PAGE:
If you’ve been following Susan’s audition tour (see her last blog here), you know that last week was a rough week for her. But, sometimes seven days can turn your whole world around! This week, Susan is back with a vengeance, ready to take on the world! Or at least take on the opera world. Read on to see what Susan has been up to this week and what her plans are for her music and upcoming auditions.
“What a difference a week makes! I’m doing a lot better, guys. By coincidence, my sister is here in Berlin on vacation with her boyfriend. Neither one of them speak a word of German, so I’ve had a lot of fun showing them around town. We got all dressed up for Halloween and hit the town. They had to rely on me to talk to the bouncer or ask for directions or translate things people say to us on the street. It’s really helped my confidence in my language skills. My German is not perfect by any stretch of the imagination, but it’s certainly better than nothing.
Plus, there’s something about having a family member around that can remind you who you really are. I’m trying to do a hard thing, but I knew it would be hard and decided to do it anyway. I also did a bunch of research, put together a long term plan and a budget in order to do this, so it’s not like I made this decision on a whim. Anyway, it’s not like me to mope – at least not for long. So I got back up from the mat, and got back to emailing and making phone calls. Before I knew it I had an audition set up for every week in November. Obviously, I’ll keep putting out feelers, but it’s good to already have something of a structure in place to plan around. I’m going to Düsseldorf, Munich, and Baden-Baden (the fourth audition is here where I’m based in Berlin) and that’s all just in November. Having that in place already makes me feel better all the way around, really.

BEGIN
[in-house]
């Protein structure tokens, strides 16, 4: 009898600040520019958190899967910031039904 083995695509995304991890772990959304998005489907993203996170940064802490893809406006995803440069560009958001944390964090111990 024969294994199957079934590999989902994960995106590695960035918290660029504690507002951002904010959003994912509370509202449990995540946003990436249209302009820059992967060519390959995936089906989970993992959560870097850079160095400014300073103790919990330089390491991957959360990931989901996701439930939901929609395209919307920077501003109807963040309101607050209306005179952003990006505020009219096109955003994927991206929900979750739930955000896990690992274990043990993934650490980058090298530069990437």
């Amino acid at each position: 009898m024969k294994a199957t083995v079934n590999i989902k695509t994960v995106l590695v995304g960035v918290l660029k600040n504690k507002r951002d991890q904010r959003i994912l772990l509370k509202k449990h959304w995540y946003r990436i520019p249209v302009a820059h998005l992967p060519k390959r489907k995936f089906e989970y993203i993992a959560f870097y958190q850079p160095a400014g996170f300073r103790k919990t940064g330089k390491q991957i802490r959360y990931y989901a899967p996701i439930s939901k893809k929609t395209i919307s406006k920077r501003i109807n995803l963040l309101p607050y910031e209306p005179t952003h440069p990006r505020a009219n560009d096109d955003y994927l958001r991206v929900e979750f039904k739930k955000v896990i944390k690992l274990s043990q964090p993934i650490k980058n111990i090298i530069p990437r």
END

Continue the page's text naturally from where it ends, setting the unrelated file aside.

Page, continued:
I feel so lucky to be here. One of the weaknesses of my singing is languages – that I can get all the pronunciation correct, technically perfect even, but then I spend so much brain space on that, that the finished product can still not be truly communicative. Language is more than a string of sounds, though. So it’s good to address that weakness by throwing myself into the deep end of the pool, where I have to communicate in this language anytime I leave my apartment for any reason. I’ve noticed that I’m already beginning to understand things in a more nuanced way. For example, “gut” means “good” of course, but it can also mean, “fine,” or “okay,” depending on tone and context. Plus, language shapes our thinking. For example, in English we say “Is everything okay?” but in German they’d say, “Ist alles in Ordnung?” which literally means, “Is everything in order?” The same, but not the same. There’s all this subtlety. I’m learning all the time, and it is hard but I love it.